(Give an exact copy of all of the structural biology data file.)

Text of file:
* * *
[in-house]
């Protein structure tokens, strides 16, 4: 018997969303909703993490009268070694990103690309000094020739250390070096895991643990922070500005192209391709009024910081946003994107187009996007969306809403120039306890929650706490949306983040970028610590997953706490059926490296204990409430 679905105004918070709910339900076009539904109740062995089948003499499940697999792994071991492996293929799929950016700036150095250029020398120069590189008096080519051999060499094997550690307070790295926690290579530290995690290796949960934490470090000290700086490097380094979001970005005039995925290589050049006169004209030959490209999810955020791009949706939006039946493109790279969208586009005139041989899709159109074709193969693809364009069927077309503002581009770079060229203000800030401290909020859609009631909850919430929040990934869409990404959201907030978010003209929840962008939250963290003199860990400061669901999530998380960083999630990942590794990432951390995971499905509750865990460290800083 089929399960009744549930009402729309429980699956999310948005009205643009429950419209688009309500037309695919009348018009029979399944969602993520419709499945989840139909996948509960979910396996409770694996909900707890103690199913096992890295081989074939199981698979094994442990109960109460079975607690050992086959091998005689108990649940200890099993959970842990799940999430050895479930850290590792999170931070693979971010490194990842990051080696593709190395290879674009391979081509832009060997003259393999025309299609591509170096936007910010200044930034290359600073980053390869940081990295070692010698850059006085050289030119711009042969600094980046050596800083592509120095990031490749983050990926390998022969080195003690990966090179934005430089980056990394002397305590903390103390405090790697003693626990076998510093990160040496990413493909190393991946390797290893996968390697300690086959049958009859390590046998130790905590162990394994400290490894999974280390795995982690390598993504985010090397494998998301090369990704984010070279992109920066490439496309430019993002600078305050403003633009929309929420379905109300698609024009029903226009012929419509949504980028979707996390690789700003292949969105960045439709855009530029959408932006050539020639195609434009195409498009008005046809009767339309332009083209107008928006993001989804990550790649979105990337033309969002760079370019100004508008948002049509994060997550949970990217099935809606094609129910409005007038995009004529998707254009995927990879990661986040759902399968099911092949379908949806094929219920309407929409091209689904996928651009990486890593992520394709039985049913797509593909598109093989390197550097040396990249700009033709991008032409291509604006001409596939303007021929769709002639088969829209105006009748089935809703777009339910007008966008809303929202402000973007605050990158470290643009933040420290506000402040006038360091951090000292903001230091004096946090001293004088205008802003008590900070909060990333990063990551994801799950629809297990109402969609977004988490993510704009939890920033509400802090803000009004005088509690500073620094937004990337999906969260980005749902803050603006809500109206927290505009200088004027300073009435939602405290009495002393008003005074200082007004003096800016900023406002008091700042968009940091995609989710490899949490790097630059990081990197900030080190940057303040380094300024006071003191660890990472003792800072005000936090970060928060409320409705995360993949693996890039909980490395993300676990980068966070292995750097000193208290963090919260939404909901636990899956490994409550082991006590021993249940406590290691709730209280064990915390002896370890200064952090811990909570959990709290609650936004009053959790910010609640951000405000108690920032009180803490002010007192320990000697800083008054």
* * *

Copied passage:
[in-house]
């Protein structure tokens, strides 16, 4: 018997969303909703993490009268070694990103690309000094020739250390070096895991643990922070500005192209391709009024910081946003994107187009996007969306809403120039306890929650706490949306983040970028610590997953706490059926490296204990409430 679905105004918070709910339900076009539904109740062995089948003499499940697999792994071991492996293929799929950016700036150095250029020398120069590189008096080519051999060499094997550690307070790295926690290579530290995690290796949960934490470090000290700086490097380094979001970005005039995925290589050049006169004209030959490209999810955020791009949706939006039946493109790279969208586009005139041989899709159109074709193969693809364009069927077309503002581009770079060229203000800030401290909020859609009631909850919430929040990934869409990404959201907030978010003209929840962008939250963290003199860990400061669901999530998380960083999630990942590794990432951390995971499905509750865990460290800083 089929399960009744549930009402729309429980699956999310948005009205643009429950419209688009309500037309695919009348018009029979399944969602993520419709499945989840139909996948509960979910396996409770694996909900707890103690199913096992890295081989074939199981698979094994442990109960109460079975607690050992086959091998005689108990649940200890099993959970842990799940999430050895479930850290590792999170931070693979971010490194990842990051080696593709190395290879674009391979081509832009060997003259393999025309299609591509170096936007910010200044930034290359600073980053390869940081990295070692010698850059006085050289030119711009042969600094980046050596800083592509120095990031490749983050990926390998022969080195003690990966090179934005430089980056990394002397305590903390103390405090790697003693626990076998510093990160040496990413493909190393991946390797290893996968390697300690086959049958009859390590046998130790905590162990394994400290490894999974280390795995982690390598993504985010090397494998998301090369990704984010070279992109920066490439496309430019993002600078305050403003633009929309929420379905109300698609024009029903226009012929419509949504980028979707996390690789700003292949969105960045439709855009530029959408932006050539020639195609434009195409498009008005046809009767339309332009083209107008928006993001989804990550790649979105990337033309969002760079370019100004508008948002049509994060997550949970990217099935809606094609129910409005007038995009004529998707254009995927990879990661986040759902399968099911092949379908949806094929219920309407929409091209689904996928651009990486890593992520394709039985049913797509593909598109093989390197550097040396990249700009033709991008032409291509604006001409596939303007021929769709002639088969829209105006009748089935809703777009339910007008966008809303929202402000973007605050990158470290643009933040420290506000402040006038360091951090000292903001230091004096946090001293004088205008802003008590900070909060990333990063990551994801799950629809297990109402969609977004988490993510704009939890920033509400802090803000009004005088509690500073620094937004990337999906969260980005749902803050603006809500109206927290505009200088004027300073009435939602405290009495002393008003005074200082007004003096800016900023406002008091700042968009940091995609989710490899949490790097630059990081990197900030080190940057303040380094300024006071003191660890990472003792800072005000936090970060928060409320409705995360993949693996890039909980490395993300676990980068966070292995750097000193208290963090919260939404909901636990899956490994409550082991006590021993249940406590290691709730209280064990915390002896370890200064952090811990909570959990709290609650936004009053959790910010609640951000405000108690920032009180803490002010007192320990000697800083008054």